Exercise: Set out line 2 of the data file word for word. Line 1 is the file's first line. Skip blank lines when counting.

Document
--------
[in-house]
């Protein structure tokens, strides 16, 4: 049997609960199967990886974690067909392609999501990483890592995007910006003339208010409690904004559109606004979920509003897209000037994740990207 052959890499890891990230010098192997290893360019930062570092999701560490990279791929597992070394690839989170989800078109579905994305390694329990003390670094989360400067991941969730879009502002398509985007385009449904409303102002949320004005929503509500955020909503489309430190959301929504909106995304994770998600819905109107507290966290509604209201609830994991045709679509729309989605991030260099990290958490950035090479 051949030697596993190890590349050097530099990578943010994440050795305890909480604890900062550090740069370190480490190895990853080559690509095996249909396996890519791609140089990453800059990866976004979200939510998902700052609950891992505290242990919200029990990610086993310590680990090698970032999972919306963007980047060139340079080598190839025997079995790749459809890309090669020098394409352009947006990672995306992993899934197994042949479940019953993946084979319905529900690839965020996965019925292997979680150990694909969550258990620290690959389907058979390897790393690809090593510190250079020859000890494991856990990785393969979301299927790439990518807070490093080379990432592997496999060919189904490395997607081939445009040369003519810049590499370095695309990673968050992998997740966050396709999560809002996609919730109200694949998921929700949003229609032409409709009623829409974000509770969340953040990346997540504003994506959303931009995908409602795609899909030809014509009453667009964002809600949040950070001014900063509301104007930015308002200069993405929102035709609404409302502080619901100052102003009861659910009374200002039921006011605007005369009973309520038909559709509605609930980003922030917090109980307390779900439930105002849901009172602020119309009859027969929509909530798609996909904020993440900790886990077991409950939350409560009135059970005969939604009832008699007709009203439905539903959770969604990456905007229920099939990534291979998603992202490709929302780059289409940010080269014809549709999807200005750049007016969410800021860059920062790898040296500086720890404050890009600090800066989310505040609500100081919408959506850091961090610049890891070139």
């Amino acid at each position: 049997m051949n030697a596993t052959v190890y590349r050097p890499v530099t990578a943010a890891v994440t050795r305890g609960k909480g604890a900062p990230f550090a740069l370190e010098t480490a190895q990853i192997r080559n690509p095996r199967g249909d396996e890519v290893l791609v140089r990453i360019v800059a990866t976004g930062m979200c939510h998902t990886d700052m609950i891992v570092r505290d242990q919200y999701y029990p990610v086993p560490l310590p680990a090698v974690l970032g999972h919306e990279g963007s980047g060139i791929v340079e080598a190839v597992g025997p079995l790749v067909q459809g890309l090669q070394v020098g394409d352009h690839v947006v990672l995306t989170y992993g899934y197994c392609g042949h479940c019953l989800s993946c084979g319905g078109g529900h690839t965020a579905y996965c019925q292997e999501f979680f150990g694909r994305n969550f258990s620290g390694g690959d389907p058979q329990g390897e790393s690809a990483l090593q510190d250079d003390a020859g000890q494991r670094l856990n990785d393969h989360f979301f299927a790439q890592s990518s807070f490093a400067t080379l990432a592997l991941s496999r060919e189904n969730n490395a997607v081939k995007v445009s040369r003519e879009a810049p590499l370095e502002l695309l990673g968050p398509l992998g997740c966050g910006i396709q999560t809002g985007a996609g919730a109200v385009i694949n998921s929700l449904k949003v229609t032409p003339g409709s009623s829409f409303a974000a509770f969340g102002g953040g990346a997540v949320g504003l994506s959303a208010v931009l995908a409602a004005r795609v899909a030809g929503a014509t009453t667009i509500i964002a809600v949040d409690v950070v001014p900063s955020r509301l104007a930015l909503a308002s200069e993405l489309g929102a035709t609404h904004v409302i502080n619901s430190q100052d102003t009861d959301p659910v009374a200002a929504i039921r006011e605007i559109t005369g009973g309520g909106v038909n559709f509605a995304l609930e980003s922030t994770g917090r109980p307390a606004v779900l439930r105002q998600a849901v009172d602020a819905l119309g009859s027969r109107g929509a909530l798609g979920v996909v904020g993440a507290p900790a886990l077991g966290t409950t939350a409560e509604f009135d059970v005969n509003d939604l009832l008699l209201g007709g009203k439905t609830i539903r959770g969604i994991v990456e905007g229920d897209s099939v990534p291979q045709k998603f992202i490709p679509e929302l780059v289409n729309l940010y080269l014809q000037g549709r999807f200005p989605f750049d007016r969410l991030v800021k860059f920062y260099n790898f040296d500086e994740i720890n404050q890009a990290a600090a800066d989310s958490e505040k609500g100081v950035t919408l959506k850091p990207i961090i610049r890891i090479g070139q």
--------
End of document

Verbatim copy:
């Protein structure tokens, strides 16, 4: 049997609960199967990886974690067909392609999501990483890592995007910006003339208010409690904004559109606004979920509003897209000037994740990207 052959890499890891990230010098192997290893360019930062570092999701560490990279791929597992070394690839989170989800078109579905994305390694329990003390670094989360400067991941969730879009502002398509985007385009449904409303102002949320004005929503509500955020909503489309430190959301929504909106995304994770998600819905109107507290966290509604209201609830994991045709679509729309989605991030260099990290958490950035090479 051949030697596993190890590349050097530099990578943010994440050795305890909480604890900062550090740069370190480490190895990853080559690509095996249909396996890519791609140089990453800059990866976004979200939510998902700052609950891992505290242990919200029990990610086993310590680990090698970032999972919306963007980047060139340079080598190839025997079995790749459809890309090669020098394409352009947006990672995306992993899934197994042949479940019953993946084979319905529900690839965020996965019925292997979680150990694909969550258990620290690959389907058979390897790393690809090593510190250079020859000890494991856990990785393969979301299927790439990518807070490093080379990432592997496999060919189904490395997607081939445009040369003519810049590499370095695309990673968050992998997740966050396709999560809002996609919730109200694949998921929700949003229609032409409709009623829409974000509770969340953040990346997540504003994506959303931009995908409602795609899909030809014509009453667009964002809600949040950070001014900063509301104007930015308002200069993405929102035709609404409302502080619901100052102003009861659910009374200002039921006011605007005369009973309520038909559709509605609930980003922030917090109980307390779900439930105002849901009172602020119309009859027969929509909530798609996909904020993440900790886990077991409950939350409560009135059970005969939604009832008699007709009203439905539903959770969604990456905007229920099939990534291979998603992202490709929302780059289409940010080269014809549709999807200005750049007016969410800021860059920062790898040296500086720890404050890009600090800066989310505040609500100081919408959506850091961090610049890891070139």